Brian Landau, senior vice president and automotive business leader at TransUnion, needed just one descriptive moniker to summarize the auto finance data from the fourth quarter — a correction.
The auto finance portion of TransUnion’s Q4 2017 Industry Insights Report released on Tuesday showed that while auto finance balances grew 5.5 percent between Q4 2016 and Q4 2017, this figure marked the lowest annual growth rate since a 5.3-percent rise in Q2 2012 over Q2 2011.
Despite a slowdown in balance growth, TransUnion observed a marked increase in the number of outstanding auto contracts — growing to 79.4 million in Q4 2017 compared to 75.8 million one year earlier.
“I believe it is a correction, just like whatever others in the industry might call it, because we’re starting to see not necessarily a sharp change happening with regard to originations or balances,” Landau told SubPrime Auto Finance News ahead of the report release. “It’s more of a slowdown in some parts of the credit spectrum. That to me means it’s a controlled tightening if you will.”
The TransUnion report showed originations also declined on a yearly basis for the fifth consecutive quarter, falling 4.8 percent in Q3 2017. The decline in originations was driven by an 8.2 percent yearly drop for the subprime, near prime and prime credit risk categories, though that was partially dampened by only a 0.2-percent annual decline in the prime plus and super prime risk categories.
TransUnion reiterated that originations are viewed one quarter in arrears to account for reporting lag.
Another important trend mentioned in the report included TransUnion determining that serious auto loan delinquency rates per borrower — contracts 60 days or more past due — also remained stable. The Q4 reading improved 1 basis point to 1.43 percent.
“It’s still a little too early to say whether or not we’re going to continue to see that trend. But it is a positive indicator that a correction is happening,” said Landau, while referencing that the latest rate is more than 20 basis points lower than the reading spotted during the worst of the Great Recession of 2008 and 2009.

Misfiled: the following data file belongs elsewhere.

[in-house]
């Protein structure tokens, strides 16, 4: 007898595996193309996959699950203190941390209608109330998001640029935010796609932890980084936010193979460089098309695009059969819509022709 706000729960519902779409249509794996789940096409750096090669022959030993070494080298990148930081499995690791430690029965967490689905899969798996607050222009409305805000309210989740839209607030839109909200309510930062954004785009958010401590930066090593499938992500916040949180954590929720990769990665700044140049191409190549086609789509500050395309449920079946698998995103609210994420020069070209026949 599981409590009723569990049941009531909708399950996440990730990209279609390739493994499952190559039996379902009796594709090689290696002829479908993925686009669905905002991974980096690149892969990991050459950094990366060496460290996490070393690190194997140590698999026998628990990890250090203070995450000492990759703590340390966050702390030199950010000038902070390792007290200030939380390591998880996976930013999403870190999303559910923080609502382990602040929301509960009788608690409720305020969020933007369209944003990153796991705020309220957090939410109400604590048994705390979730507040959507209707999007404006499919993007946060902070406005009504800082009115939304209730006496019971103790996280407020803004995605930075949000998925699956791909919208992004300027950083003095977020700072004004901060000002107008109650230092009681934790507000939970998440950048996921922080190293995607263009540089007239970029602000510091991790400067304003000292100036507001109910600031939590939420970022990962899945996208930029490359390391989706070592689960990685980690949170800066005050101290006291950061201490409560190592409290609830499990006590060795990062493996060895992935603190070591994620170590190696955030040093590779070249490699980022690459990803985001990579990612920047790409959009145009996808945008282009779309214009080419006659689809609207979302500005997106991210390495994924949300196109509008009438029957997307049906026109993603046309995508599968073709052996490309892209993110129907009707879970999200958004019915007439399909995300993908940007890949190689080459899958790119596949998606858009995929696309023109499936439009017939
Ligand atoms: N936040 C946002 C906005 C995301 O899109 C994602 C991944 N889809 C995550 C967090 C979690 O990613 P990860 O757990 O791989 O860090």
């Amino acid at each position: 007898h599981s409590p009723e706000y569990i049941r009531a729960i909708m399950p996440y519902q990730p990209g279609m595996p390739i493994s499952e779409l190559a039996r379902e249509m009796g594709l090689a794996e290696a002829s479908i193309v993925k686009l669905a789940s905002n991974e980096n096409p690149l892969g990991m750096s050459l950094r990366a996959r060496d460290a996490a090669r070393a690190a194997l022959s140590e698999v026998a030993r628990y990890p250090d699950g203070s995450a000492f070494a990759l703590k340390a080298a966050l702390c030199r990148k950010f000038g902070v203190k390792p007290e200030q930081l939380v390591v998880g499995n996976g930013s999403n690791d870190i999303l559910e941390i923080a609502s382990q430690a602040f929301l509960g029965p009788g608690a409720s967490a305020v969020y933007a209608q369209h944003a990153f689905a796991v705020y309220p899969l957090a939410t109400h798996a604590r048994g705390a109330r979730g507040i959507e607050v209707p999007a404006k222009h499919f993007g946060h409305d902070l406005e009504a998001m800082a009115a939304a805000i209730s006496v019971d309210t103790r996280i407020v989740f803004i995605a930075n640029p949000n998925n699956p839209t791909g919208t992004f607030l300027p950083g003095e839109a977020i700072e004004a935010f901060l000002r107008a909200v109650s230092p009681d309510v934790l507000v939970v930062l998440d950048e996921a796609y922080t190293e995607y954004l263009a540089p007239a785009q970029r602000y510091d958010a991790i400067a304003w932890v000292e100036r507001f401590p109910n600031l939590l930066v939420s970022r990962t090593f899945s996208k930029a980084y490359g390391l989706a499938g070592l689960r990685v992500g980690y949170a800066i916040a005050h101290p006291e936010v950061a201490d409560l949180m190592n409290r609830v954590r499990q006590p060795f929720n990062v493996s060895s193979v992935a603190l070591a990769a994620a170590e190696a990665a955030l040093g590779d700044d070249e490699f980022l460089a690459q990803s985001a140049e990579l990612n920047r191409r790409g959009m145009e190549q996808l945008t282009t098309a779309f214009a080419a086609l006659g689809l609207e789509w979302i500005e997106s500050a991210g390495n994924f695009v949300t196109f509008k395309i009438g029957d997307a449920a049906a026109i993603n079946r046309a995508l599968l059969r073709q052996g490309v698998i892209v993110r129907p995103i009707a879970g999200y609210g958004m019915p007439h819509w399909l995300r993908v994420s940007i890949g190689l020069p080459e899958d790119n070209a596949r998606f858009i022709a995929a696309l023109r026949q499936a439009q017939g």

So while some stock traders on Wall Street might cringe at the thought of a correction, Landau reiterated how in this case with respect to auto finance it’s an overall positive development.
“As we all know, finance companies have a number of different levers they can pull to match risk,” Landau said. “They can pull back on term. They can require a larger amount down at the point of purchase to reduce that (loan-to-value ratio). They can also adjust APR and the buy rate through the dealer to offset the credit risk that’s constantly changing. They’re always calibrating and recalibrating accordingly.
“The market is pretty resilient as I’ve said before,” he went on to say. “We have a number of people in the industry who have gone through a number of cycles to know what to anticipate. They’re being very proactive to any of the underlying trends they’re seeing. That’s why you’re seeing a slight tightening of underwriting policies and pricing.”
|Auto Finance Metric||Q4 2017||Q4 2016||Q4 2015||Q4 2014|
|Number of Auto Loans||79.4 million||75.8 million||71.1 million||65.2 million|
|Borrower-Level Delinquency Rate (60+ DPD)||1.43%||1.44%||1.27%||1.19%|
|Average Debt Per Borrower||$18,597||$18,391||$18,004||$17,456|
|Prior Quarter Originations*||7.1 million||7.5 million||7.5 million||7.0 million|
|Average Balance of New Auto Loans*||$20,909||$20,743||$20,245||$19,710|
*Note: Originations are viewed one quarter in arrears to account for reporting lag. Source: TransUnion
Overall credit trends
TransUnion highlighted that the consumer credit market concluded 2017 on a high note with strong performance across multiple credit products, according to TransUnion’s Q4 2017 Industry Insights Report powered by Prama analytics.
Analysts found that most indicators point to a healthy credit market, though there are a few signals that lenders are being more active in rebalancing portfolio risk.
“Consumers continue to gain access to more credit, and balances are generally rising at a healthy clip,” TransUnion vice president of research and consulting Matt Komos said in a news release.
“For the most part, consumers are paying their debts in a timely fashion, which has been especially evident for mortgages and personal loans,” Komos continued. “This is likely a result of the strong economy, which has helped consumers manage their personal balance sheets and build confidence.”
During 2017, TransUnion observed 20.3 million more accounts spanning auto, credit card, mortgage and unsecured personal loans. Analysts contend the growth is likely due to continued declines in the unemployment rate, which decreased to 4.1 percent in Q4 2017 compared to 4.7 percent in Q4 2016.
Additionally, the University of Michigan’s Index of Consumer Sentiment — a measure of consumer confidence — stood at 95.9 in December 2017, up 2 percent from December 2016.
“This demonstrates consumers have positive expectations regarding the overall economy, and we anticipate this will lead to higher consumer credit activity in the near future,” Komos said.
“While most indicators point to a fluid consumer credit economy, we are monitoring the market closely for any potential shifts,” Komos continued. “Material upticks in delinquency, interest rate increases beyond what is expected, or other unanticipated economic shocks could certainly impact the market adversely.”
TransUnion’s special website here contains more charts and details about the Q4 2017 Industry Insights Report.